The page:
Central and Eastern Europe Tracker 24.09.12


Washington Post: ‘Belarus held parliamentary elections Sunday without the main opposition parties, which boycotted the vote to protest the detention of political prisoners and opportunities for election fraud.’ State controlled press neglected to cover the election campaigns of a number of candidates from the United Civil Party, they were also banned from television. The election is considered ‘“the most senseless campaign in a decade, which neither the people, the government nor the opposition want,” said Yaroslav Romanchuk of the Mises Foundation.’


Guardian: Why are Golden Dawn members the darlings of popular Greek TV shows?: ‘A few days ago the president of the Greek journalists’ association criticised the media for being “advocates” and “contractors” for the Greek far-right party Golden Dawn. Most journalists have chosen to present the party favourably as well as criticising left wing violence instead. ‘Under these circumstances the violence of the neo-Nazis represents a useful distraction from the social genocide of the austerity packages, but also a unique opportunity to attack those who oppose the measures.’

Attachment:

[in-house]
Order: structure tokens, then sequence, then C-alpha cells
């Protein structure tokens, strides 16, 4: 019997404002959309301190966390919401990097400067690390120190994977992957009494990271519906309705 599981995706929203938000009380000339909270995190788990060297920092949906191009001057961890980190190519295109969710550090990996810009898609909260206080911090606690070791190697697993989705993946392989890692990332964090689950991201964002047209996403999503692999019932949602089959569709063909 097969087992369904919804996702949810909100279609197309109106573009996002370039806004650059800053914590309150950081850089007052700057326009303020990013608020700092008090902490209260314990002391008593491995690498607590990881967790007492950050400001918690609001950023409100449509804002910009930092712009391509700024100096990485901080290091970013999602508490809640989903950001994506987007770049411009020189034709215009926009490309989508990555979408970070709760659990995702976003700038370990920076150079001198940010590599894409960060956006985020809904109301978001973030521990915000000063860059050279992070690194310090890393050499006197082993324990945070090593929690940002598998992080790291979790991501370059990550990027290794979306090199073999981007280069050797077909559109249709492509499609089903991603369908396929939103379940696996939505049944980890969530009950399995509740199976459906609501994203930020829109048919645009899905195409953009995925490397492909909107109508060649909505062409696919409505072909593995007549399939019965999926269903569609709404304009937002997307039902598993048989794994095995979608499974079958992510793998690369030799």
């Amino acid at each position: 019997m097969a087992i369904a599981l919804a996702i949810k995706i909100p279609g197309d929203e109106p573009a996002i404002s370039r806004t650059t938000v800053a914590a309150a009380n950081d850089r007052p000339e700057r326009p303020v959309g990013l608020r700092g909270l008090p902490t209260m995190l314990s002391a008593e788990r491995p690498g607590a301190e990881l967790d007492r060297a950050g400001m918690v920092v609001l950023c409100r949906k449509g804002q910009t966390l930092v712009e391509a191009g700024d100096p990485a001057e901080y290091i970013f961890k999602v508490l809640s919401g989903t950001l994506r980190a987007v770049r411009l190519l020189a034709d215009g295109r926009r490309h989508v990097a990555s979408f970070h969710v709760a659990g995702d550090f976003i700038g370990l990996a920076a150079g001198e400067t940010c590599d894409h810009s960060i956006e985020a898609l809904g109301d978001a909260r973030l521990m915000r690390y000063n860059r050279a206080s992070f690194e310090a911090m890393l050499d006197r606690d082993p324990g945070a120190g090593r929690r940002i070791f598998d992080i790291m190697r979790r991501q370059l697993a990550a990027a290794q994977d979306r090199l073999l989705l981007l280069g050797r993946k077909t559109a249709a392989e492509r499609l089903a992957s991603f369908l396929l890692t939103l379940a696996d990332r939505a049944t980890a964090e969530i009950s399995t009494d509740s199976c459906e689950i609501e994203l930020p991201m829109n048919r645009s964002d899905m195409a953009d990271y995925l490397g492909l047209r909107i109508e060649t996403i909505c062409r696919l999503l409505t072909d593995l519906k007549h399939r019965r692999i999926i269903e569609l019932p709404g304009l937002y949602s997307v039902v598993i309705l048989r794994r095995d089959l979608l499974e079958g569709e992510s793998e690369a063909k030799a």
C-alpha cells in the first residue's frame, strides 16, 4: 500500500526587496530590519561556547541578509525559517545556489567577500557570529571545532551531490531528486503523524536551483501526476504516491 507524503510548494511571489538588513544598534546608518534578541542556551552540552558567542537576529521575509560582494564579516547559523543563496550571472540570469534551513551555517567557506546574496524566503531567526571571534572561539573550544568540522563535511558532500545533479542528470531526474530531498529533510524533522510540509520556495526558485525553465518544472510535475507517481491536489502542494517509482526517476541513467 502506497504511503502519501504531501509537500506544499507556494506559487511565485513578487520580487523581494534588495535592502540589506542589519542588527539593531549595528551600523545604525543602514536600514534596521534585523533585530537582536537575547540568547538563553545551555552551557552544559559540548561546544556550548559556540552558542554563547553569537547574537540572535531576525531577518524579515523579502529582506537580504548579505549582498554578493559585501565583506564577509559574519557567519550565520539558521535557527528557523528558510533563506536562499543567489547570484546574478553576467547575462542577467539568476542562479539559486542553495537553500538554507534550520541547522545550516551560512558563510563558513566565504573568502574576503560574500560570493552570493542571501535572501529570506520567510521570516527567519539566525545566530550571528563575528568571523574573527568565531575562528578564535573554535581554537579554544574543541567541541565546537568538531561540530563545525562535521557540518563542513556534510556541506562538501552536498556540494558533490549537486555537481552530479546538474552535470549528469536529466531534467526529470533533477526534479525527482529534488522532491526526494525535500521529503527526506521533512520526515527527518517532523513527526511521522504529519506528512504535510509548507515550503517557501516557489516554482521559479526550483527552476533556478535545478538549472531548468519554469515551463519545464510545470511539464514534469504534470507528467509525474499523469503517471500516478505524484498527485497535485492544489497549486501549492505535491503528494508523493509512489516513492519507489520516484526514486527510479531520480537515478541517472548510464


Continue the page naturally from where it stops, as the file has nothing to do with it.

Jewish Telegraphic Agency: ‘The Greek neo-Nazi Golden Dawn Party reportedly set up an office in New York City in a bid to bolster its support among expatriate Greek communities.’ ‘The populist ultranationalist party has been collecting food and medicine at drives in New York for Greeks left destitute by the country’s massive financial crisis and recently distributed the aid in Athens.’


The Budapest Times: ‘The extremist right-wing party Jobbik announced on Tuesday plans to hold a demonstration outside the home of communist-era interior minister Béla Biszku.’ Hungary’s far-right party Jobbik believe that former communists in the country have not been held accountable by any government since 1990.

Research: Policy Documentation Centre: Populism in Europe: Hungary: ‘This report presents the results of a survey of over 2000 responses from Facebook fans of Jobbik. It includes data on who they are, what they think, and what motivates them to shift from virtual to real-world activism. In order to provide a richer picture, we have compared these results against a 2011 poll of Jobbik voters collected by the Tárki Social Research Institute, and analysed by the Political Capital Institute.’

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